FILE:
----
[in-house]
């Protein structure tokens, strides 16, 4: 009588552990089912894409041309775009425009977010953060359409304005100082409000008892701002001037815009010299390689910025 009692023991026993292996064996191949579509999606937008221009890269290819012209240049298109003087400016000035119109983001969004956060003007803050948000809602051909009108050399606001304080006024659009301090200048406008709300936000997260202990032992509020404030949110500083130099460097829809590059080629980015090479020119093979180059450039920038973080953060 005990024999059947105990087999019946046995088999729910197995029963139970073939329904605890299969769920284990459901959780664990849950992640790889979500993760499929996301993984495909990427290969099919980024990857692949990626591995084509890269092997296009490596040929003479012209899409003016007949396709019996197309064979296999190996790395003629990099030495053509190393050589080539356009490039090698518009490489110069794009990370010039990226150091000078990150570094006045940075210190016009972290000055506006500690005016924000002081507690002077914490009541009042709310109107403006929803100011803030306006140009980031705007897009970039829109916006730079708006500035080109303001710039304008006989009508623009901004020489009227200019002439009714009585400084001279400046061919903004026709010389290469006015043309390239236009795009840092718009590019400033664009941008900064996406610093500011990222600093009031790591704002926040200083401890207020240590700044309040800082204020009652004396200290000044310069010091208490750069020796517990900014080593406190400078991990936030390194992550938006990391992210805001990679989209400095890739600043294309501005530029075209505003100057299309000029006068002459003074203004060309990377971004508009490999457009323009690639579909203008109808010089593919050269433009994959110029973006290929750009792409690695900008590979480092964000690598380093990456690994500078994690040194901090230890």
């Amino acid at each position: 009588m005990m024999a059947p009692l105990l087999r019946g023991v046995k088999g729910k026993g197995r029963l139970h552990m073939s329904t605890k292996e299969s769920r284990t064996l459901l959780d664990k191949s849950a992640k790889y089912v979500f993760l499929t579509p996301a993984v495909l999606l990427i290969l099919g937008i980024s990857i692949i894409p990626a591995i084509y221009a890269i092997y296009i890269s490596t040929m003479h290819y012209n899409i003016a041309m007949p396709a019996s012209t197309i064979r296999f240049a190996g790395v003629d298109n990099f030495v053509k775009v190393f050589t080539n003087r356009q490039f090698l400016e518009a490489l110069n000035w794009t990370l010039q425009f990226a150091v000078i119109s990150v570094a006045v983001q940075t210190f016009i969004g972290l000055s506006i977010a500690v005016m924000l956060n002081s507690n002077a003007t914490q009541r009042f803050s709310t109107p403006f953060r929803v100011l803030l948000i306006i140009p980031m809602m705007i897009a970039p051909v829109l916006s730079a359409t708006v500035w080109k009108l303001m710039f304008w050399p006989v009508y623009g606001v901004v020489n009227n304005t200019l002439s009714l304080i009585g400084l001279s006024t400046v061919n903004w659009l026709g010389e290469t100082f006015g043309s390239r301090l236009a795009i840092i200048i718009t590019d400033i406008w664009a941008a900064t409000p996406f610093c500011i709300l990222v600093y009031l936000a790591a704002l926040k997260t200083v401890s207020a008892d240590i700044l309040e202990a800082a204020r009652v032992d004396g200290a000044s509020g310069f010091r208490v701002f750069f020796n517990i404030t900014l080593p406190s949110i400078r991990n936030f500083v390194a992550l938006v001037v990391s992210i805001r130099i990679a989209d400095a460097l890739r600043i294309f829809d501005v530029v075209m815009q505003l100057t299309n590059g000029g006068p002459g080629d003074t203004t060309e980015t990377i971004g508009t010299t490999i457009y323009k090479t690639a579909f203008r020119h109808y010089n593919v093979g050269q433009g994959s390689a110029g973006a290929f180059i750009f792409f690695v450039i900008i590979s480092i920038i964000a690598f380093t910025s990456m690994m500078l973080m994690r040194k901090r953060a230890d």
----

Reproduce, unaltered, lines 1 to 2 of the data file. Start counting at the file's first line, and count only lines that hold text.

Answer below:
[in-house]
């Protein structure tokens, strides 16, 4: 009588552990089912894409041309775009425009977010953060359409304005100082409000008892701002001037815009010299390689910025 009692023991026993292996064996191949579509999606937008221009890269290819012209240049298109003087400016000035119109983001969004956060003007803050948000809602051909009108050399606001304080006024659009301090200048406008709300936000997260202990032992509020404030949110500083130099460097829809590059080629980015090479020119093979180059450039920038973080953060 005990024999059947105990087999019946046995088999729910197995029963139970073939329904605890299969769920284990459901959780664990849950992640790889979500993760499929996301993984495909990427290969099919980024990857692949990626591995084509890269092997296009490596040929003479012209899409003016007949396709019996197309064979296999190996790395003629990099030495053509190393050589080539356009490039090698518009490489110069794009990370010039990226150091000078990150570094006045940075210190016009972290000055506006500690005016924000002081507690002077914490009541009042709310109107403006929803100011803030306006140009980031705007897009970039829109916006730079708006500035080109303001710039304008006989009508623009901004020489009227200019002439009714009585400084001279400046061919903004026709010389290469006015043309390239236009795009840092718009590019400033664009941008900064996406610093500011990222600093009031790591704002926040200083401890207020240590700044309040800082204020009652004396200290000044310069010091208490750069020796517990900014080593406190400078991990936030390194992550938006990391992210805001990679989209400095890739600043294309501005530029075209505003100057299309000029006068002459003074203004060309990377971004508009490999457009323009690639579909203008109808010089593919050269433009994959110029973006290929750009792409690695900008590979480092964000690598380093990456690994500078994690040194901090230890």